A third method, on which rests the determination of the figure of the sky as explained in the sequel, is based upon the fact that, of two objects which fill the same angle, the more remote is larger in proportion to its greater distance from the vertex of the angle. In Figure (2), suppose the two objects A and B

15

9.7 8.2 8.6 8.5 10.2 6.7 3.5 5.1 4.6 4.4 4.0 7.0 5.6 5.3 5.4 10.2 3.5 4.4 7.9 5.2 4.0 5.1 3.5 6.6 2.8 4.9 4.7 3.5 6.6 3.0

13.4 10.2 11.7 11.0 13.4 7.9 4.3 6.3 6.0 5.4 5.0 8.0 6.5 6.4 6.4 12.0 3.9 5.1 9.1 6.1 4.8 6.0 4.1 7.6 2.7 5.3 4.7 3.9 7.2 2.8

1.28 1.24 1.36 1.31 1.31 1.18 1.23 1.30 1.23 1.23 1.25 1.21 1.16 1.21 1.18 1.18 1.11 1.16 1.18 1.17 1.20 1.18 1.14 1.17 0.97 1.08 1.00 1.10 1.09 0.93

19 21 22 20 20 20 22 20 22 20 20 14 14 14 20 20 14 20 20 20 20 20 20 20

28 29 30 31 32 33 38 42 42 44 46 50 51 65 68 72 75 76

16 17 18 19 20 21 22 23 24 25 26 27 28 29 30

20

14 14 14 14 14

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It is at oncé évident that, for low altitudes, the distance has in every case been judged considerably too large, and that the discrepancy diminishes as the altitude increases, so that higher up than 60° the true and estimated values are in fairly good agreement.

Now on the principle illustrated in Figure (2), the distance unconsciously assigned to the stars is greater in proportion to the amount by which the line joining them has been overestimated. Therefore the value of r, or the ratio of d' to d, will in each case represent the distance to the stars in terms of that of a star in the zenith, or, in terms of the line OZ (Fig. ure 1). From an inspection of the column headed “r," it appears that a celestial object is considered about thirty per cent more distant on the horizon than when at an altitude of 60° or more.

By laying off each altitude "h," with the corresponding value of “r," the points plotted in Figure (3) are obtained, and by passing through these points the arc which will accord best with all of them, there results the arc HZH', which is, accordingly, the average figure assigned to the sky by the set of observers who made the estimates given in the table. The distances OZ and OH are very nearly in the ratio of 3 to 4.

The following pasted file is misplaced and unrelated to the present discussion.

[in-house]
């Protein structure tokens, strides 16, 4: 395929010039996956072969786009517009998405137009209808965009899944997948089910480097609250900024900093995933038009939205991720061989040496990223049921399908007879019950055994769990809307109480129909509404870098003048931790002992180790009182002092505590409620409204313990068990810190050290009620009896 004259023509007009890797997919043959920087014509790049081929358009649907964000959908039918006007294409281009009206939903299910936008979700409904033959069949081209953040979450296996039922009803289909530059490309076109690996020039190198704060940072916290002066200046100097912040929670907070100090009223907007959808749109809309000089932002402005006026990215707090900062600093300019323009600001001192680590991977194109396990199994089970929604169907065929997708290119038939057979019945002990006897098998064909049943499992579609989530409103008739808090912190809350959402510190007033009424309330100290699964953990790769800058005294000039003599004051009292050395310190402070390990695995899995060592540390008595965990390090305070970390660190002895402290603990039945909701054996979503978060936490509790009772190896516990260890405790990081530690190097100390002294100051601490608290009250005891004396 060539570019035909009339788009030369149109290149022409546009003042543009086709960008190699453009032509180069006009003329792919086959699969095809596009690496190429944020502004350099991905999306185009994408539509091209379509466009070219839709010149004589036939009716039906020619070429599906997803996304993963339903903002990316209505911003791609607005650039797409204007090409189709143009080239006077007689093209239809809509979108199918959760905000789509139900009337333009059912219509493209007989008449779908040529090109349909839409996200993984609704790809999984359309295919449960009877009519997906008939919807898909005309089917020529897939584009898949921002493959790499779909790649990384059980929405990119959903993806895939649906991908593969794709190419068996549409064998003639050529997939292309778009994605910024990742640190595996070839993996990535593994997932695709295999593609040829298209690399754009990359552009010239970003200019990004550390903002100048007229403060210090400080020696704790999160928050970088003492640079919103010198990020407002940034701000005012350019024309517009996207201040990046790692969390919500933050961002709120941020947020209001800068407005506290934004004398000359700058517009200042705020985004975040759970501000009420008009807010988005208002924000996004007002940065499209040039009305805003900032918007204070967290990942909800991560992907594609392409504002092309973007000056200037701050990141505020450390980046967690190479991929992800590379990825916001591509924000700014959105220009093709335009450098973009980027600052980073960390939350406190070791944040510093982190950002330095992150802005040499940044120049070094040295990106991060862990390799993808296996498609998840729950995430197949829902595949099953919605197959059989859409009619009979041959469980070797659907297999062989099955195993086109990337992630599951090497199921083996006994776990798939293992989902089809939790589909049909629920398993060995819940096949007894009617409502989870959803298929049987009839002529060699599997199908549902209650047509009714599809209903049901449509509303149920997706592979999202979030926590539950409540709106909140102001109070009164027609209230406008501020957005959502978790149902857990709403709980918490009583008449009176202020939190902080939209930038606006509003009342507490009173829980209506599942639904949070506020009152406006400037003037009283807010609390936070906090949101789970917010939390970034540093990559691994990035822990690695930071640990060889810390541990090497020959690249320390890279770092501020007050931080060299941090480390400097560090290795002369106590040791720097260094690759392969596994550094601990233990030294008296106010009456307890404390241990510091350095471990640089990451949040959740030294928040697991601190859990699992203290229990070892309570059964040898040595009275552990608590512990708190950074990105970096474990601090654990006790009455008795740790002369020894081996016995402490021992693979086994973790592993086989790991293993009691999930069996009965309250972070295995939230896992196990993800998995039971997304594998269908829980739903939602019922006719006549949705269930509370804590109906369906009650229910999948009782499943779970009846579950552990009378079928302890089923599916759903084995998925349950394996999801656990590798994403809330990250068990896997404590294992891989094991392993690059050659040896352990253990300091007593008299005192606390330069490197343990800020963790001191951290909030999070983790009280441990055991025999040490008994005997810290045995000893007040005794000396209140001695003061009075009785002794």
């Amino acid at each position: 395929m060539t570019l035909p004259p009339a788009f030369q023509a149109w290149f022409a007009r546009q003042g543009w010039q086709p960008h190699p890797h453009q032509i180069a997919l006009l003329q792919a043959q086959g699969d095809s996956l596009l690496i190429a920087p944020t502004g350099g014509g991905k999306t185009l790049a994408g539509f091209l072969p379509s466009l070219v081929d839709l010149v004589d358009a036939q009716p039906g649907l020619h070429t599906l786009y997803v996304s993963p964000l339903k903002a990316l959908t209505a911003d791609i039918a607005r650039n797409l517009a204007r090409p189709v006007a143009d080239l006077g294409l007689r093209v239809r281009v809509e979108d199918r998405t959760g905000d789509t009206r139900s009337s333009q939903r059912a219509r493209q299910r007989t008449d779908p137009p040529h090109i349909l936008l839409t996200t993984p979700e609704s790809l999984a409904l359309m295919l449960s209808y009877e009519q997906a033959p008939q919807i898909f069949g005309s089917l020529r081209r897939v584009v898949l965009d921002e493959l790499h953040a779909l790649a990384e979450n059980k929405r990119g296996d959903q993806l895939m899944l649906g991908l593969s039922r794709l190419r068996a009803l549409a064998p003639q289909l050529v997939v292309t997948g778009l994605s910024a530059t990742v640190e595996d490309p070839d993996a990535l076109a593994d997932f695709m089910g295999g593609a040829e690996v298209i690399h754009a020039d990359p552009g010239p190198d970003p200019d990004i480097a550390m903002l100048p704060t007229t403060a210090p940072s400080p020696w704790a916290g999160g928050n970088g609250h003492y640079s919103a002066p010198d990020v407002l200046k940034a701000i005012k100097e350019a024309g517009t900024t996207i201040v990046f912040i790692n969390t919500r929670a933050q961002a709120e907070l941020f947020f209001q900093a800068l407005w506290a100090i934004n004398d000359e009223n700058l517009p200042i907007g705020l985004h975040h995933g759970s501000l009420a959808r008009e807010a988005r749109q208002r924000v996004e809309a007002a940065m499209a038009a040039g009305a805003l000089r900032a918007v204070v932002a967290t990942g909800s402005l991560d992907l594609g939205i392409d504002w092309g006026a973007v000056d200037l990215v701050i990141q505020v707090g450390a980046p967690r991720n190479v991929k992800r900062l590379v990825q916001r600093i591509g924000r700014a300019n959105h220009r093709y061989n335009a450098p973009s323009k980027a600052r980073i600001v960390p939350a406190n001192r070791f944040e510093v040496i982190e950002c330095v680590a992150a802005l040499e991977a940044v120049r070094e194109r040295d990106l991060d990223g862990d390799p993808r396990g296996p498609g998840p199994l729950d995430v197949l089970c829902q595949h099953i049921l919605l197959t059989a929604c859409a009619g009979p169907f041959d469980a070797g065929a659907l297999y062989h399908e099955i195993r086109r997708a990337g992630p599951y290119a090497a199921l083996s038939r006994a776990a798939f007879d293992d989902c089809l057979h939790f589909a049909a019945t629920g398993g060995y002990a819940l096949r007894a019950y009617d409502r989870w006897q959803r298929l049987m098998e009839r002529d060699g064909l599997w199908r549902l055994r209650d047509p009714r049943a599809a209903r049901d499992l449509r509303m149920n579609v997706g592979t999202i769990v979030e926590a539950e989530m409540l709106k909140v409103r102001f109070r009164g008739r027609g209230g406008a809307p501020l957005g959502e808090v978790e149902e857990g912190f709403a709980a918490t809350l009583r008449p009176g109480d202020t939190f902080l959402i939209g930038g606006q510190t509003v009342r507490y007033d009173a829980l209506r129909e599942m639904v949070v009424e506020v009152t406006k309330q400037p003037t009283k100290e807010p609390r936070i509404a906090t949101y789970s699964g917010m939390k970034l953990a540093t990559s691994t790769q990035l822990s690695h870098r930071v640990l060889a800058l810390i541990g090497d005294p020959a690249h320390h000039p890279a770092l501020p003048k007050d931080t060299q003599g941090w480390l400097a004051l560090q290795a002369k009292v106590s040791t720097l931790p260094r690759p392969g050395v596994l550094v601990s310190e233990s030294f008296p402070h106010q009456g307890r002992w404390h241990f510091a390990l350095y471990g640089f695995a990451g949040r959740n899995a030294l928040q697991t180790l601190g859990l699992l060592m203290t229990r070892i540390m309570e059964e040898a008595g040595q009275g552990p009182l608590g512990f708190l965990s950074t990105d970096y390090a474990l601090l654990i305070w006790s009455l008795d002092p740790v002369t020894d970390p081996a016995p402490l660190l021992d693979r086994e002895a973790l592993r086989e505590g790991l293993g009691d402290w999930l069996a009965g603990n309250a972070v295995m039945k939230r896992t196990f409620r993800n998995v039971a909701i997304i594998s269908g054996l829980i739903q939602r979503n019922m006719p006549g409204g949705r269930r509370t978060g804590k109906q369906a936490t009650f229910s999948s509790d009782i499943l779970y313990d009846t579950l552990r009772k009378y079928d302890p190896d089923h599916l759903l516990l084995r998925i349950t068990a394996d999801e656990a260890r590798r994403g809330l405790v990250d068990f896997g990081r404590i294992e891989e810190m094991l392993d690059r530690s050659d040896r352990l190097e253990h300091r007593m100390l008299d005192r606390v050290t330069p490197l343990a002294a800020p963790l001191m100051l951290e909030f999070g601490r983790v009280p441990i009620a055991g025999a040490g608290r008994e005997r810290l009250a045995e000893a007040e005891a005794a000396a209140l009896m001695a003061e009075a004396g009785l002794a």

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FIG. 3. How closely this conforms to the reader's idea of the form of the celestial vault, he may judge by comparing the following diagram with his experience.

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FIG. 4. Here are represented the relative dimensions of the full moon, (a) when near the zenith, (b) when near the horizon, the diameter of the two circles being in the ratio of 3 to 4, as required by the observational data tabulated above.

W. C. BRENKE,
In charge University of Illinois Observatory.

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STEAMSHIPS, IRON AND STEEL.—The latter part of the nineteenth century was preeminently the age of steel, and this form of iron promises to hold its own for many genera

CHART SHOWING THE PROGRESS IN STEAMSHIP

CONSTRUCTION; 1812-1901.
(From Engineering News, New York.)

а

vention. He was also a delegate at large from his state to the convention of 1888 and supported his old friend General Harrison.

He was a member of the pan-American commission of 1889, and also a commissioner to the Paris exposition in 1878. He was a Christian man, giving largely of his means in the directions where it seemed to him that it was most needed. Was a trustee and benefactor of Depauw University at Greencastle, Indiana.

Mr. Studebaker was twice married. Losing his first wife and their two children during his young manhood he married Miss Anna Milburn of Mishawaka, Ind., in 1864. Mrs. Stude. baker survives him with three of their children-Colonel George M. Studebaker, secretary of the company, Mrs. Charles Arthur Carlisle and Clem, Jr.

The career of this man marks an important era in the history of one of the world's great manufacturers, and illustrates the wonderful benefits which are attained by teaching the me. chanical arts. Many a third rate politician or inefficient professional man might have been of great benefit to himself and the world if he had been trained in practical manual labor.